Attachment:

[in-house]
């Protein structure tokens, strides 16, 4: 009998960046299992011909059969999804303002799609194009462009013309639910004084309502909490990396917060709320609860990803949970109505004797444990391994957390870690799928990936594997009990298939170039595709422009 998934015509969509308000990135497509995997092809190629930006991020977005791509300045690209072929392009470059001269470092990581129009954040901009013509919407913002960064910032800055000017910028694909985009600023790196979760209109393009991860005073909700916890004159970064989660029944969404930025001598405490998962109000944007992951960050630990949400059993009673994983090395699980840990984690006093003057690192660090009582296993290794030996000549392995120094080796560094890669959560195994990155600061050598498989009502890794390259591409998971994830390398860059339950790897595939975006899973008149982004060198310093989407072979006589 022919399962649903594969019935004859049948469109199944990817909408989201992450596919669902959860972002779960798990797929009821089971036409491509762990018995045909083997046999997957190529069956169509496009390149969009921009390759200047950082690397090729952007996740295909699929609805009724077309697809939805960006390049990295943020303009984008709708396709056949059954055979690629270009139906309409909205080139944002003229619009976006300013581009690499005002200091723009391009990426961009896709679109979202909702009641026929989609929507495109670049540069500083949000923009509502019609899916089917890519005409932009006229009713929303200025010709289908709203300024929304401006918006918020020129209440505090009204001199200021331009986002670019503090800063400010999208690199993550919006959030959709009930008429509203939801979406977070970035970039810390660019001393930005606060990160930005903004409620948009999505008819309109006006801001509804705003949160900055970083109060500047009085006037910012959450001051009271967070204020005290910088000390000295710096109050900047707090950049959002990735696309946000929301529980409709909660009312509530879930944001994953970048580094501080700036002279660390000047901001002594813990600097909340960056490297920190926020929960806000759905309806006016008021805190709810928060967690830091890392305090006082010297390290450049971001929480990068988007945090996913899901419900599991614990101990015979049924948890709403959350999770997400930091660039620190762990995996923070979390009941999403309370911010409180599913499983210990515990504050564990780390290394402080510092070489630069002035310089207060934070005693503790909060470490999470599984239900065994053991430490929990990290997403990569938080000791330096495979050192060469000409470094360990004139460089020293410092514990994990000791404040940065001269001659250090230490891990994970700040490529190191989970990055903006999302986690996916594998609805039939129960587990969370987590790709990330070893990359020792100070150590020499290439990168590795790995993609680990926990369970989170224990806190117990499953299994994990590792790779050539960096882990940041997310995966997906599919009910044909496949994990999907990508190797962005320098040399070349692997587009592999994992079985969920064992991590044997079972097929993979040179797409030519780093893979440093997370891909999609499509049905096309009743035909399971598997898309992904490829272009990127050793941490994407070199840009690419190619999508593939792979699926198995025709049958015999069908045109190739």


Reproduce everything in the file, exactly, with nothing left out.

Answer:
[in-house]
């Protein structure tokens, strides 16, 4: 009998960046299992011909059969999804303002799609194009462009013309639910004084309502909490990396917060709320609860990803949970109505004797444990391994957390870690799928990936594997009990298939170039595709422009 998934015509969509308000990135497509995997092809190629930006991020977005791509300045690209072929392009470059001269470092990581129009954040901009013509919407913002960064910032800055000017910028694909985009600023790196979760209109393009991860005073909700916890004159970064989660029944969404930025001598405490998962109000944007992951960050630990949400059993009673994983090395699980840990984690006093003057690192660090009582296993290794030996000549392995120094080796560094890669959560195994990155600061050598498989009502890794390259591409998971994830390398860059339950790897595939975006899973008149982004060198310093989407072979006589 022919399962649903594969019935004859049948469109199944990817909408989201992450596919669902959860972002779960798990797929009821089971036409491509762990018995045909083997046999997957190529069956169509496009390149969009921009390759200047950082690397090729952007996740295909699929609805009724077309697809939805960006390049990295943020303009984008709708396709056949059954055979690629270009139906309409909205080139944002003229619009976006300013581009690499005002200091723009391009990426961009896709679109979202909702009641026929989609929507495109670049540069500083949000923009509502019609899916089917890519005409932009006229009713929303200025010709289908709203300024929304401006918006918020020129209440505090009204001199200021331009986002670019503090800063400010999208690199993550919006959030959709009930008429509203939801979406977070970035970039810390660019001393930005606060990160930005903004409620948009999505008819309109006006801001509804705003949160900055970083109060500047009085006037910012959450001051009271967070204020005290910088000390000295710096109050900047707090950049959002990735696309946000929301529980409709909660009312509530879930944001994953970048580094501080700036002279660390000047901001002594813990600097909340960056490297920190926020929960806000759905309806006016008021805190709810928060967690830091890392305090006082010297390290450049971001929480990068988007945090996913899901419900599991614990101990015979049924948890709403959350999770997400930091660039620190762990995996923070979390009941999403309370911010409180599913499983210990515990504050564990780390290394402080510092070489630069002035310089207060934070005693503790909060470490999470599984239900065994053991430490929990990290997403990569938080000791330096495979050192060469000409470094360990004139460089020293410092514990994990000791404040940065001269001659250090230490891990994970700040490529190191989970990055903006999302986690996916594998609805039939129960587990969370987590790709990330070893990359020792100070150590020499290439990168590795790995993609680990926990369970989170224990806190117990499953299994994990590792790779050539960096882990940041997310995966997906599919009910044909496949994990999907990508190797962005320098040399070349692997587009592999994992079985969920064992991590044997079972097929993979040179797409030519780093893979440093997370891909999609499509049905096309009743035909399971598997898309992904490829272009990127050793941490994407070199840009690419190619999508593939792979699926198995025709049958015999069908045109190739």